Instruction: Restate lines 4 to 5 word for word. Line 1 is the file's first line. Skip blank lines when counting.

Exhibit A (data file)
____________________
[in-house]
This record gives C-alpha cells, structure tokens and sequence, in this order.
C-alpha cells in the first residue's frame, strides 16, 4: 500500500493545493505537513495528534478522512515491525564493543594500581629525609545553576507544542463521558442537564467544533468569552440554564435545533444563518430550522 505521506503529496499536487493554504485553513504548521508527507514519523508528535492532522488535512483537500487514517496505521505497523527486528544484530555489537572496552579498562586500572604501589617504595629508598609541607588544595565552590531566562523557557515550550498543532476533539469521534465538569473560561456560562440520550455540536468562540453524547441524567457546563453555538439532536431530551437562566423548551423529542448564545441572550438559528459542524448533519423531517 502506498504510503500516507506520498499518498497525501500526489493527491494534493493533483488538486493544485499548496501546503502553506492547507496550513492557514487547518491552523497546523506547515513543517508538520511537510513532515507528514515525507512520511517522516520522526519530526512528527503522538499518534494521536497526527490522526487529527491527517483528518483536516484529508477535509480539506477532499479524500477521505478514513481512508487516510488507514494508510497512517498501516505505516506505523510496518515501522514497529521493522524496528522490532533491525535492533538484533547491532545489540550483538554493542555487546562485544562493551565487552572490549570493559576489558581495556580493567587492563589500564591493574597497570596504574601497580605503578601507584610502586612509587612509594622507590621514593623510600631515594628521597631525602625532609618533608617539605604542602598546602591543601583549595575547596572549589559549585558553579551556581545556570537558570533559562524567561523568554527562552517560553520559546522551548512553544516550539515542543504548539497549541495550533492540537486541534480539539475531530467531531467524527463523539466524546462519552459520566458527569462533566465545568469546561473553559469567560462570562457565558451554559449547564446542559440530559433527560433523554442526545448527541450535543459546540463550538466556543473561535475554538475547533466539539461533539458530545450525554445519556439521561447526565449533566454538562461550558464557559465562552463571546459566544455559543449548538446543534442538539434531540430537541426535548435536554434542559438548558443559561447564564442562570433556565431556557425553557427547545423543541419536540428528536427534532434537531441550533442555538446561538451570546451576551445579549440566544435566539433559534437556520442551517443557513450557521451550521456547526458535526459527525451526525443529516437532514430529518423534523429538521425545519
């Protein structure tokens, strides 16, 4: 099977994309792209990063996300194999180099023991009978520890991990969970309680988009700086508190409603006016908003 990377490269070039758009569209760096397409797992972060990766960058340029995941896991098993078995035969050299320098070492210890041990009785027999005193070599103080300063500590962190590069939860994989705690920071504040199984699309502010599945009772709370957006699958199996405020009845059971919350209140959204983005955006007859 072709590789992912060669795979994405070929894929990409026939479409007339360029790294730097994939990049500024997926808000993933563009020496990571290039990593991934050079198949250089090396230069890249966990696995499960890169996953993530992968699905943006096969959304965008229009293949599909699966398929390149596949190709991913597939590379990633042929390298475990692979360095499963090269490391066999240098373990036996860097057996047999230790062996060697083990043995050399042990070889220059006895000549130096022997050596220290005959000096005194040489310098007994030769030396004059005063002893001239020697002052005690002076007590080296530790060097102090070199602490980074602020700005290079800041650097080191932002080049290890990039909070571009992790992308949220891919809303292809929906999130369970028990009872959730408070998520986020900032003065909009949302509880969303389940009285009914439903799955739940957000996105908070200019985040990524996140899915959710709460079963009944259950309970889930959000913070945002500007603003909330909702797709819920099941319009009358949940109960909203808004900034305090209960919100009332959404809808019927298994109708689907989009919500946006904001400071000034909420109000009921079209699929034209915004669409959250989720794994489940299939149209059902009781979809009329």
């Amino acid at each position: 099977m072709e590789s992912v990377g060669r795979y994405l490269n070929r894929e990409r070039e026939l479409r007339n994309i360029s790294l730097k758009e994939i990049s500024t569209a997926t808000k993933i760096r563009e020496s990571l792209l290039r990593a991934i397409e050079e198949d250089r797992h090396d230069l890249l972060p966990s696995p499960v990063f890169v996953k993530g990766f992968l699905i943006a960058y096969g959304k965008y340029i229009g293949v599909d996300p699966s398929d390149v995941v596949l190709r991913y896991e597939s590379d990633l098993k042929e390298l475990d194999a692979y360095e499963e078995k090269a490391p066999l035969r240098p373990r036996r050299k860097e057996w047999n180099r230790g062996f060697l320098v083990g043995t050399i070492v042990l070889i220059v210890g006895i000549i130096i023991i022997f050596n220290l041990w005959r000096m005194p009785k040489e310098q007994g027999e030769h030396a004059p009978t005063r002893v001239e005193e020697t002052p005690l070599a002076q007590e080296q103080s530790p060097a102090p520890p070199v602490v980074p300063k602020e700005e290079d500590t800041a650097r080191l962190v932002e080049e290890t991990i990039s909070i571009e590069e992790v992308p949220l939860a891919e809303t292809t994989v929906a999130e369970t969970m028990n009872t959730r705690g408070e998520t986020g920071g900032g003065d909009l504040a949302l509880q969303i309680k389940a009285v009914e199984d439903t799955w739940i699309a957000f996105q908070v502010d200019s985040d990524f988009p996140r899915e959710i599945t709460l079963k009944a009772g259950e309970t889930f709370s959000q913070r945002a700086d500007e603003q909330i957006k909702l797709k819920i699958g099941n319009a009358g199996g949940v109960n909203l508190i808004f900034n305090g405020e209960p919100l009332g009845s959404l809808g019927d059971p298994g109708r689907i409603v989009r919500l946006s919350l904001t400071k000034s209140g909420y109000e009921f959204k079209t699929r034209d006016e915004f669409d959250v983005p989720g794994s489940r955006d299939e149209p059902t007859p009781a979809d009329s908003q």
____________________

């Protein structure tokens, strides 16, 4: 099977994309792209990063996300194999180099023991009978520890991990969970309680988009700086508190409603006016908003 990377490269070039758009569209760096397409797992972060990766960058340029995941896991098993078995035969050299320098070492210890041990009785027999005193070599103080300063500590962190590069939860994989705690920071504040199984699309502010599945009772709370957006699958199996405020009845059971919350209140959204983005955006007859 072709590789992912060669795979994405070929894929990409026939479409007339360029790294730097994939990049500024997926808000993933563009020496990571290039990593991934050079198949250089090396230069890249966990696995499960890169996953993530992968699905943006096969959304965008229009293949599909699966398929390149596949190709991913597939590379990633042929390298475990692979360095499963090269490391066999240098373990036996860097057996047999230790062996060697083990043995050399042990070889220059006895000549130096022997050596220290005959000096005194040489310098007994030769030396004059005063002893001239020697002052005690002076007590080296530790060097102090070199602490980074602020700005290079800041650097080191932002080049290890990039909070571009992790992308949220891919809303292809929906999130369970028990009872959730408070998520986020900032003065909009949302509880969303389940009285009914439903799955739940957000996105908070200019985040990524996140899915959710709460079963009944259950309970889930959000913070945002500007603003909330909702797709819920099941319009009358949940109960909203808004900034305090209960919100009332959404809808019927298994109708689907989009919500946006904001400071000034909420109000009921079209699929034209915004669409959250989720794994489940299939149209059902009781979809009329």
């Amino acid at each position: 099977m072709e590789s992912v990377g060669r795979y994405l490269n070929r894929e990409r070039e026939l479409r007339n994309i360029s790294l730097k758009e994939i990049s500024t569209a997926t808000k993933i760096r563009e020496s990571l792209l290039r990593a991934i397409e050079e198949d250089r797992h090396d230069l890249l972060p966990s696995p499960v990063f890169v996953k993530g990766f992968l699905i943006a960058y096969g959304k965008y340029i229009g293949v599909d996300p699966s398929d390149v995941v596949l190709r991913y896991e597939s590379d990633l098993k042929e390298l475990d194999a692979y360095e499963e078995k090269a490391p066999l035969r240098p373990r036996r050299k860097e057996w047999n180099r230790g062996f060697l320098v083990g043995t050399i070492v042990l070889i220059v210890g006895i000549i130096i023991i022997f050596n220290l041990w005959r000096m005194p009785k040489e310098q007994g027999e030769h030396a004059p009978t005063r002893v001239e005193e020697t002052p005690l070599a002076q007590e080296q103080s530790p060097a102090p520890p070199v602490v980074p300063k602020e700005e290079d500590t800041a650097r080191l962190v932002e080049e290890t991990i990039s909070i571009e590069e992790v992308p949220l939860a891919e809303t292809t994989v929906a999130e369970t969970m028990n009872t959730r705690g408070e998520t986020g920071g900032g003065d909009l504040a949302l509880q969303i309680k389940a009285v009914e199984d439903t799955w739940i699309a957000f996105q908070v502010d200019s985040d990524f988009p996140r899915e959710i599945t709460l079963k009944a009772g259950e309970t889930f709370s959000q913070r945002a700086d500007e603003q909330i957006k909702l797709k819920i699958g099941n319009a009358g199996g949940v109960n909203l508190i808004f900034n305090g405020e209960p919100l009332g009845s959404l809808g019927d059971p298994g109708r689907i409603v989009r919500l946006s919350l904001t400071k000034s209140g909420y109000e009921f959204k079209t699929r034209d006016e915004f669409d959250v983005p989720g794994s489940r955006d299939e149209p059902t007859p009781a979809d009329s908003q």